How much is a neighborhood name worth?
Excerpt: Despite some anecdotal examples, there’s little statistical evidence supporting the notion that a neighborhood’s brand or name contributes to a higher sales volume or a premium on price, according to Jonathan Miller, chief executive of the appraisal firm Miller Samuel.
“You’ll see buildings trying to hook into adjacent, better-known neighborhoods as a marketing ploy, but we don’t see that translate into a premium or more sales for doing that,” Mr. Miller said.
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My comment: Some interesting stories. I’m not sure if “renaming” works, but I do know that in some older established neighborhoods in the Bay Area, including my city, the name does make a difference in value.
A $760,000 Parking Space ($5,000 per sq.ft.)
By Jonathan Miller
Excerpt: In 2007, I analyzed Manhattan parking spaces that made page one of the NY Times (oh, and my wife broke her leg that day). The takeaway was that parking spaces sold for about the same price per square foot as a typical apartment in the same building. Typical parking spaces run about 150 square feet in size.
This US $760,000 Hong Kong parking space sale (a flip) was a little more than $5,000 per square foot in a luxury project. The average residential sale is US$3,182 per square foot. Based on what we see for Hong Kong housing prices, that price really doesn’t sound so crazy.
In the greater reality, it sounds absolutely nuts. Without the context of an HK$100M condo nearby…
Scroll down to Appraiserville for a long story about a VA appraisal “gone bad” plus lots more good stuff at:
Surf’s Up! America’s Most Affordable Beach Towns, 2018 Edition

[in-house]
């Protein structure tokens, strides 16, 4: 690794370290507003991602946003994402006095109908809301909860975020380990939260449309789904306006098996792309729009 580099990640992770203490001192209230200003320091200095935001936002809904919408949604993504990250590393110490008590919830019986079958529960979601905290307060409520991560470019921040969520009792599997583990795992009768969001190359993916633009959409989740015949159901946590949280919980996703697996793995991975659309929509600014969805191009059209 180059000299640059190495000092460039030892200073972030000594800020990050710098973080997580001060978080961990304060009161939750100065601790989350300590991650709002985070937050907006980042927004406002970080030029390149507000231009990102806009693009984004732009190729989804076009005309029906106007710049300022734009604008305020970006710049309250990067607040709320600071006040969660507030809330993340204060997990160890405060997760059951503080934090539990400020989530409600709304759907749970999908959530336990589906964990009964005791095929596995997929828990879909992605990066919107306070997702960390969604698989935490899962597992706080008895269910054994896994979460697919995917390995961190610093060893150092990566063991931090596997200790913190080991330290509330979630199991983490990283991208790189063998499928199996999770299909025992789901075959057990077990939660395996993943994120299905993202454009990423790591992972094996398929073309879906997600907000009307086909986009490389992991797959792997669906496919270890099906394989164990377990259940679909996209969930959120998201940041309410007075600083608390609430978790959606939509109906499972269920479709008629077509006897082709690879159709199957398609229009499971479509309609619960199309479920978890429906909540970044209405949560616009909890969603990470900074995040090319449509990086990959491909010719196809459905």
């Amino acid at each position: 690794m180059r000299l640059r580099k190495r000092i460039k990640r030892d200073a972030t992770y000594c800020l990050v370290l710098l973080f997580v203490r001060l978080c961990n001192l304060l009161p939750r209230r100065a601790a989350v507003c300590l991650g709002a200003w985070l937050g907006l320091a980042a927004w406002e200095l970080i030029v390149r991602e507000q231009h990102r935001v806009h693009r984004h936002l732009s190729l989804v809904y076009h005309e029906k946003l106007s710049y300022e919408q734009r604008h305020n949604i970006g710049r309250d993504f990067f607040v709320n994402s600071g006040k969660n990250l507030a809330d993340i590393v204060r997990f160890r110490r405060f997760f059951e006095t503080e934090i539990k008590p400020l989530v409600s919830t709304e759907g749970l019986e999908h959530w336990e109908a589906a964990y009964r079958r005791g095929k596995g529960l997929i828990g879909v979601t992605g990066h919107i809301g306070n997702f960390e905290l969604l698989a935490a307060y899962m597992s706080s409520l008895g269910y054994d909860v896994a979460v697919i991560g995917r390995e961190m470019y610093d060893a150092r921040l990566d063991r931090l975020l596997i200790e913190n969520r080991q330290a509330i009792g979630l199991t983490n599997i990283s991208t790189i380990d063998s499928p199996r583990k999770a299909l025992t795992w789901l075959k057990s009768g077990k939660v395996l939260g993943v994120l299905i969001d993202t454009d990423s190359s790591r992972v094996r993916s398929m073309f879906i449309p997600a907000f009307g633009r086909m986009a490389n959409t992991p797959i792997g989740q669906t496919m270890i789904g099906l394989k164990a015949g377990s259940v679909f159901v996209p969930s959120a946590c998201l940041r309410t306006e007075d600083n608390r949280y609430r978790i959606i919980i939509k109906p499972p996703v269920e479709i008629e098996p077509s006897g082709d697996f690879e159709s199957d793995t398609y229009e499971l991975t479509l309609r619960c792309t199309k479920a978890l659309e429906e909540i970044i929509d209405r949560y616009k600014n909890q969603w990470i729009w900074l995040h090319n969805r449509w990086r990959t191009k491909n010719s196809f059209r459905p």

Excerpts: These aren’t the country’s best known and rarified ocean towns (sorry, Hamptons and Malibu!), but each one has a great beach and a cool and distinct vibe, from ruminative to rowdy, serene to (sorta) swanky.
Here are a few:
1. Gulfport, MS
Median home list price: $184,100
2. Jacksonville, NC
Median home list price: $184,600
9. Coos Bay, OR
Median home list price: $274,200
Lots more detail at:
Man moves to San Francisco, pays $400 a month to sleep in wooden box in friends’ living room
Excerpts: With the median rent for a one-bedroom apartment at $3,670 a month, the city’s housing crisis has pushed frugal renters to the edge of their comfort limits.
From tents to trucks, the next logical step in San Francisco has taken shape – in the form of a literal box.
Very interesting!! Check out the comments, video, photos, and the rest of the article at:
My comment: I live 10 miles from San Francisco. Rents in my city are well below San Francisco’s, but have increased 50% over the past 3 years. I don’t know anyone living in a box, but I do have friends who left the state to find affordable housing. Many others are worried that their rents will go way up any day. I am very glad I am an owner, not a renter. San Francisco has strict rent controls, but I don’t know if it applies to boxes… I gotta increase the rents on my apartments!! Greedy (or Evil) landlord ;>
College degree requirement misguided
By David Brauner
Excerpt: The college degree requirement seems more like a forced attempt at elevating the status of the profession by closing the club, and that strikes me as elitist. Not everyone has the opportunity, resources or aptitude to attend and/or flourish in college…
The requirement is even more dubious when you consider that a degree in any subject passes muster for becoming a Certified Appraiser, no matter how unrelated (think French Literature for instance), while someone with the skills to flourish in this business would be shut out for all intents and purposes without a degree.